An applicant for an election identification certificate will be required to provide two pieces of secondary identification, or one piece of secondary identification and two supporting documents. If a voter does not possess any of these documents, the least expensive option will be to spend $22 on a copy of the voter's birth certificate. There is a statistically significant correlation between the Hispanic population percentage of a county and the percentage of a county's population that lives below the poverty line. The legislature tabled amendments that would have prohibited state agencies from charging for any underlying documents needed to obtain an acceptable form of photographic identification.

        As noted above, an applicant for an election identification certificate will have to travel to a driver's license office. This raises three discrete issues. First, according to the most recent American Community Survey three-year estimates, 7.3 percent of Hispanic or Latino households do not have an available vehicle, as compared with only 3.8 percent of non-Hispanic white households that lack an available vehicle. Statistically significant correlations exist between the Hispanic voting-age population percentage of a county, and the percentage of occupied housing units without a vehicle.

        Second, in 81 of the state's 254 counties, there are no operational driver's license offices. The disparity in the rates between Hispanics and non-Hispanics with regard to the possession of either a driver's license or personal identification card issued by DPS is particularly stark in counties without driver's license offices. According to the September 2011 data, 10.0 percent of Hispanics in counties without driver's license offices do not have either form of identification, compared to 5.5 percent of non-Hispanics. According to the January 2012 data, that comparison is 14.6 percent of Hispanics in counties without driver's license offices, as compared to 8.8 percent of non-Hispanics. During the legislative hearings, one senator stated that some voters in his district could have to travel up to 176 miles roundtrip in order to reach a driver's license office. The legislature tabled amendments that would have, for example, provided reimbursement to voters who live below the poverty line for travel expenses incurred in applying for the requisite identification.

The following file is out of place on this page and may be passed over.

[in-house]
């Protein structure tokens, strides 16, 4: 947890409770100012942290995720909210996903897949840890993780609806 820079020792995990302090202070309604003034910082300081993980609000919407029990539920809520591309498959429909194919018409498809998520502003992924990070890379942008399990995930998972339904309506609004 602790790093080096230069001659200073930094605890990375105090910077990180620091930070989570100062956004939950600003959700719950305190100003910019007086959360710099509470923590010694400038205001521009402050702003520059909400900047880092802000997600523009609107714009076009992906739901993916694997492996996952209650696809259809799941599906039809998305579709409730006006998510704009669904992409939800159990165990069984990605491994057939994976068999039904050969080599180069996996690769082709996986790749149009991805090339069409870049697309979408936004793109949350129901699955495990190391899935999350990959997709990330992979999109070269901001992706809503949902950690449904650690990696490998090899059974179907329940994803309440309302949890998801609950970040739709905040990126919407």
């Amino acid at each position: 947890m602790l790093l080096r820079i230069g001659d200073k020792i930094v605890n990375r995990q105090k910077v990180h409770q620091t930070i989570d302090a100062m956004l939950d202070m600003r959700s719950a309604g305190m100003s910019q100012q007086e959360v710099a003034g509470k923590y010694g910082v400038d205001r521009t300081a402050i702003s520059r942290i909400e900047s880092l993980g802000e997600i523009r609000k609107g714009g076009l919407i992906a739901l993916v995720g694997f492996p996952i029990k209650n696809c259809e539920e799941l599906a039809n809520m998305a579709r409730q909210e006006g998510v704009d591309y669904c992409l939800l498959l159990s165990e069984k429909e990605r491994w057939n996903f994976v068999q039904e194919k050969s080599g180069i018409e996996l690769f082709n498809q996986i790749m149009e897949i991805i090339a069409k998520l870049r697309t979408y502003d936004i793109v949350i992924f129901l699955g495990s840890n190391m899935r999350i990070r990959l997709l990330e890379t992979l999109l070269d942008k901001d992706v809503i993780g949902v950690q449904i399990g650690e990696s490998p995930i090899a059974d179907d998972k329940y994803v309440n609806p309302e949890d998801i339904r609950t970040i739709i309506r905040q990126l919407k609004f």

The third and final point is the limited hours that such offices are open. Only, 49 of the 221 currently open driver's license offices across the state have extended hours. Even Senator Troy Fraser, the primary author of this legislation in the Senate, acknowledged during the legislative hearing that, "You gotta work to make sure that [DPS offices] are open." Despite the apparent recognition of the situation, the legislature tabled an amendment that would have required driver's license offices to be open until 7:00 p.m. or later on at least one weekday and during four or more hours on at least two Saturdays each month.

        The legislation mandates a statewide voter-education effort concerning the new identification requirement, but does not provide specific standards for the program. The state, however, has yet to approve a final version of the materials designed to accomplish that goal, either for voters or for election officials. The state has indicated that it will implement a new educational program; but as of this date, our information indicates that the currently proposed plan will incorporate the new identification requirement into a general voter-education program.

        The legislation requires that poll-worker training materials reflect the new identification requirements. This is particularly vital because a poll-worker can permit a voter to cast a ballot if the name as listed on the documentation is "substantially similar to but does not match exactly" the name on the voter registration list, and if the voter also submits an affidavit stating that he or she is the person on the list of registered voters. Though the Secretary of State's office has adopted an administrative rule to guide poll-workers in determining when names are substantially similar, the rule gives poll-workers a great deal of discretion. The state has provided no enforcement guidelines to prevent the vagueness of this standard from leading to inconsistency or bias in its application.